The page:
Crooked Pint passes neighborhood review

Neighbors scrutinize plans for 40th & Lyndale

Credit: Submitted image

The Crooked Pint Ale House proposed for 40th & Lyndale has the blessing of the East Harriet Farmstead Neighborhood Association, albeit with a few concerns about parking, noise and operating hours.

The city’s second Crooked Pint location could bring bocce ball and a retractable roof to a former SuperAmerica station that has been vacant since 2006. The site was recently acquired by Paul Dzubnar, who owns Green Mill and a stake in Town Hall Brewery.

“Paul’s direction was to design the most cozy and comfortable neighborhood place you could imagine,” said designer Jim Smart.

Smart described the predominantly brick venue as reminiscent of an English pub. A glass roof and glass wall would separate and telescope back into the building, he said, opening up the dining area to the outdoors. Inside, the building would feature antique lighting, a dining counter and many booths.

Pending city approval, the restaurant would open by October.

According to the neighborhood group, Dzubnar must collect signatures from two-thirds of the affected residents in order to rezone the plat and install about 13 parking stalls on the site.

About 65 people packed a meeting in late April to hear about the plans. They raised questions about parking, as the restaurant would seat more than 100. They also raised concerns about noisy patrons leaving a venue that might operate until 1 a.m. The Neighborhood Association voted 7-1 to approve the project in early May.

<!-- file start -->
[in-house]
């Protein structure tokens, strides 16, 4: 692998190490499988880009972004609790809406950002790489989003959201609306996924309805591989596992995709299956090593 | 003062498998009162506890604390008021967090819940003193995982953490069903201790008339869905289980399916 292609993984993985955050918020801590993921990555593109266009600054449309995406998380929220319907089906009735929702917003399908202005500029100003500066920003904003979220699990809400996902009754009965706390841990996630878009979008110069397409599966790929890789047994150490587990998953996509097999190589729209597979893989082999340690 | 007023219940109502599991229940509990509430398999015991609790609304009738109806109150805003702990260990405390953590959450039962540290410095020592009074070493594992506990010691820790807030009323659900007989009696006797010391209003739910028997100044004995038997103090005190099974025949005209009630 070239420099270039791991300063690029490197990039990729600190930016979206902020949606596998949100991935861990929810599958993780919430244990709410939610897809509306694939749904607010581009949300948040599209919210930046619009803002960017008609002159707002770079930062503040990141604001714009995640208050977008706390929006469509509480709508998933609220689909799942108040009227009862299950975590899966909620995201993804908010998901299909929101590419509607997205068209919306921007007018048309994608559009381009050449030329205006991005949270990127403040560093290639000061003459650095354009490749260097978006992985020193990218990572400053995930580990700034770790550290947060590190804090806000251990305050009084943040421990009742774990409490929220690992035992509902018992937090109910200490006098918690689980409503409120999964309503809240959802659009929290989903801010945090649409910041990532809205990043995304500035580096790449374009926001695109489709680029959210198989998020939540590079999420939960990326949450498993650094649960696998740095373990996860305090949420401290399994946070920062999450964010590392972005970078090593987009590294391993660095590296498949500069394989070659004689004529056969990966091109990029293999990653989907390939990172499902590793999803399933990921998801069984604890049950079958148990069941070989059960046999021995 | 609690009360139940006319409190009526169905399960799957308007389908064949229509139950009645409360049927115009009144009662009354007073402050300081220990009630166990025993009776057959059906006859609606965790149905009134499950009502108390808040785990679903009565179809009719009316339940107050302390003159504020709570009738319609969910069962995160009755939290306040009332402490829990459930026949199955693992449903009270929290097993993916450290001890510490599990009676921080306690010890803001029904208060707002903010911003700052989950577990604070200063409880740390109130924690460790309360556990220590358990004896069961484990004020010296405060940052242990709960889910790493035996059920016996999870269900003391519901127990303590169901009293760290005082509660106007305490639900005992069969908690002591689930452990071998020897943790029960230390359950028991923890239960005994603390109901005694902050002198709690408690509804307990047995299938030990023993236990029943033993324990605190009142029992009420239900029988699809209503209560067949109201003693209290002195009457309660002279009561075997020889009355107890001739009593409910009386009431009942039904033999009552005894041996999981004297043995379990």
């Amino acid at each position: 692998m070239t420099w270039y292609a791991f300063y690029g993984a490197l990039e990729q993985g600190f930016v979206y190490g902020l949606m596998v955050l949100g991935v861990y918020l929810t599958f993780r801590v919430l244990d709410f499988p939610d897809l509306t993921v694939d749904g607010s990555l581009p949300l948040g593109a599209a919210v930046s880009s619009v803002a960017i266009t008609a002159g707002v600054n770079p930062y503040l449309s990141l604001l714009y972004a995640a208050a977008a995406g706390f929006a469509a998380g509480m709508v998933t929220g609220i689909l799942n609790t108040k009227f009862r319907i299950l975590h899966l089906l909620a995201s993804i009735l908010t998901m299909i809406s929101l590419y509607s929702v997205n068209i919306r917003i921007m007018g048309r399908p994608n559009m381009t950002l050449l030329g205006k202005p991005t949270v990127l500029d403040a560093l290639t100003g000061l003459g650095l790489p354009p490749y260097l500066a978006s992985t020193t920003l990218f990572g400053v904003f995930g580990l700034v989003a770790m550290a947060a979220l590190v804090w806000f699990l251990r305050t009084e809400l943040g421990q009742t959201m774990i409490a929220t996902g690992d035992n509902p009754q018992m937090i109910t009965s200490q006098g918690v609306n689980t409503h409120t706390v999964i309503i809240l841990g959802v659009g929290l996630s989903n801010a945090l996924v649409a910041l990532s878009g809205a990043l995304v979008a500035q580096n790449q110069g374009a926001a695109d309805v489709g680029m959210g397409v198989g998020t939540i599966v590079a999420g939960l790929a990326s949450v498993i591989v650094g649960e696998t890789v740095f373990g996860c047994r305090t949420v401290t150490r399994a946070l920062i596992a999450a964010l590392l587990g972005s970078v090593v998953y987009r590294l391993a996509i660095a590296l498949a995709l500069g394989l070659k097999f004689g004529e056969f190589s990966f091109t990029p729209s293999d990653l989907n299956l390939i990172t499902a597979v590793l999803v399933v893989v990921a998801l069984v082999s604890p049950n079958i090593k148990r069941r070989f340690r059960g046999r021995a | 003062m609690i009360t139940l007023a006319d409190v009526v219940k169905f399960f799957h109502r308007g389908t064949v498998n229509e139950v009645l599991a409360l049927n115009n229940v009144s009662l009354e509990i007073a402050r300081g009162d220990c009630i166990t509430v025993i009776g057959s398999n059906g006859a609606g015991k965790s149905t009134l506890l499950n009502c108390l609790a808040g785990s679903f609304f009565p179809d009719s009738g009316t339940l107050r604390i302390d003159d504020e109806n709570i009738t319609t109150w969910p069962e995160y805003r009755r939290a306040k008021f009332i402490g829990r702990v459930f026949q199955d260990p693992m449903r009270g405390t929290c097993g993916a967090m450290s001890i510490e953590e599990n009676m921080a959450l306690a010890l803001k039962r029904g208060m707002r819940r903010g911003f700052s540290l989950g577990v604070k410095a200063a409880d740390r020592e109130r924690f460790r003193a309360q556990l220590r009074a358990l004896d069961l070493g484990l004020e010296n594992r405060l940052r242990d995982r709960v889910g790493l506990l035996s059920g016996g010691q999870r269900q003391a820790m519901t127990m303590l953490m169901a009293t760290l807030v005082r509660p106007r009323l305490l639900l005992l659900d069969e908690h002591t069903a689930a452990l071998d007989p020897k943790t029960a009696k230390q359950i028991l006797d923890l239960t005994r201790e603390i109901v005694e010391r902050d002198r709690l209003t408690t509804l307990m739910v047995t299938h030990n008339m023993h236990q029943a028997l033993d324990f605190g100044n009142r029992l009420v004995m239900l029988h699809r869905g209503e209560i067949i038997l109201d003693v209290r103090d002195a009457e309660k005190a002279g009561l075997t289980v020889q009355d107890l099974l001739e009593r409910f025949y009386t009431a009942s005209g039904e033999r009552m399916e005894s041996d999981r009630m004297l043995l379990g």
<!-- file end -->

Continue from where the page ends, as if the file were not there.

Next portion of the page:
“There are certainly issues to work out, but I am so pleased to see that a viable project has come to that corner,” said Matt Perry, who chaired a task force that spent several years evaluating development options at the corner. “It’s really been a blight for the balance of these years.”

While studying the corner, the 40th & Lyndale Task Force participated in a design charrette and sent surveys to 1,900 residents. The task force recommended a restaurant at the site, with a building facade that shapes the corner (rather than a parking lot, for example). Crooked Pint would meet those recommendations, although it wouldn’t satisfy every item on the task force’s wish list.

Dzubnar’s other restaurants are also expanding. Town Hall Tap is opening a bowling alley and restaurant at 5019 34th Ave. S., and Green Mill has expansion plans for Iowa and the Twin Cities suburbs.

“The whole idea with our portfolio is to be a neighbor,” Dzubnar said.